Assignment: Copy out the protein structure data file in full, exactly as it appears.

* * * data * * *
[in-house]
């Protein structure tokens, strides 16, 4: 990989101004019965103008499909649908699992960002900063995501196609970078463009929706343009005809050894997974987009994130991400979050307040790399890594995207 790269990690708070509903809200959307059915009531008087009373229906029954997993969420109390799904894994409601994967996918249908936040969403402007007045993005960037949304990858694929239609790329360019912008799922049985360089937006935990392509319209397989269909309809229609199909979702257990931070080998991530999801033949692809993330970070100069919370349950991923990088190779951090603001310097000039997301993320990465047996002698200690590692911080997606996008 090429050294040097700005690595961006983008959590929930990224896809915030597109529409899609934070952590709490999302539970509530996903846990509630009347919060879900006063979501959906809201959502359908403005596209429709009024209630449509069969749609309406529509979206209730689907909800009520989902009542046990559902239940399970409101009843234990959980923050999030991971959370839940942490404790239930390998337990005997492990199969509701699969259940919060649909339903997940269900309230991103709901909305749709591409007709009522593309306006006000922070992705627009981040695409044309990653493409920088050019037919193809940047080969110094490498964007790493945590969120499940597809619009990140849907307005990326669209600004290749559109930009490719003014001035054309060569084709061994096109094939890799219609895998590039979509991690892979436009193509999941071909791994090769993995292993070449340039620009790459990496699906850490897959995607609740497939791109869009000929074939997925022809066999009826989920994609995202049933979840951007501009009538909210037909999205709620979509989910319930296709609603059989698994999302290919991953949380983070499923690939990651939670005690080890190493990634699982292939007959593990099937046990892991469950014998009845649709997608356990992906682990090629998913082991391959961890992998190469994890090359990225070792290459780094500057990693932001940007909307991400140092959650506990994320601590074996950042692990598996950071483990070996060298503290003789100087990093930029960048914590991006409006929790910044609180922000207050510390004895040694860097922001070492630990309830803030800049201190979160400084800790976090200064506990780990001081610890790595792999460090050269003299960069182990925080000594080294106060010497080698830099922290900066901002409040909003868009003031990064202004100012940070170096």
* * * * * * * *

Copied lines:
[in-house]
């Protein structure tokens, strides 16, 4: 990989101004019965103008499909649908699992960002900063995501196609970078463009929706343009005809050894997974987009994130991400979050307040790399890594995207 790269990690708070509903809200959307059915009531008087009373229906029954997993969420109390799904894994409601994967996918249908936040969403402007007045993005960037949304990858694929239609790329360019912008799922049985360089937006935990392509319209397989269909309809229609199909979702257990931070080998991530999801033949692809993330970070100069919370349950991923990088190779951090603001310097000039997301993320990465047996002698200690590692911080997606996008 090429050294040097700005690595961006983008959590929930990224896809915030597109529409899609934070952590709490999302539970509530996903846990509630009347919060879900006063979501959906809201959502359908403005596209429709009024209630449509069969749609309406529509979206209730689907909800009520989902009542046990559902239940399970409101009843234990959980923050999030991971959370839940942490404790239930390998337990005997492990199969509701699969259940919060649909339903997940269900309230991103709901909305749709591409007709009522593309306006006000922070992705627009981040695409044309990653493409920088050019037919193809940047080969110094490498964007790493945590969120499940597809619009990140849907307005990326669209600004290749559109930009490719003014001035054309060569084709061994096109094939890799219609895998590039979509991690892979436009193509999941071909791994090769993995292993070449340039620009790459990496699906850490897959995607609740497939791109869009000929074939997925022809066999009826989920994609995202049933979840951007501009009538909210037909999205709620979509989910319930296709609603059989698994999302290919991953949380983070499923690939990651939670005690080890190493990634699982292939007959593990099937046990892991469950014998009845649709997608356990992906682990090629998913082991391959961890992998190469994890090359990225070792290459780094500057990693932001940007909307991400140092959650506990994320601590074996950042692990598996950071483990070996060298503290003789100087990093930029960048914590991006409006929790910044609180922000207050510390004895040694860097922001070492630990309830803030800049201190979160400084800790976090200064506990780990001081610890790595792999460090050269003299960069182990925080000594080294106060010497080698830099922290900066901002409040909003868009003031990064202004100012940070170096």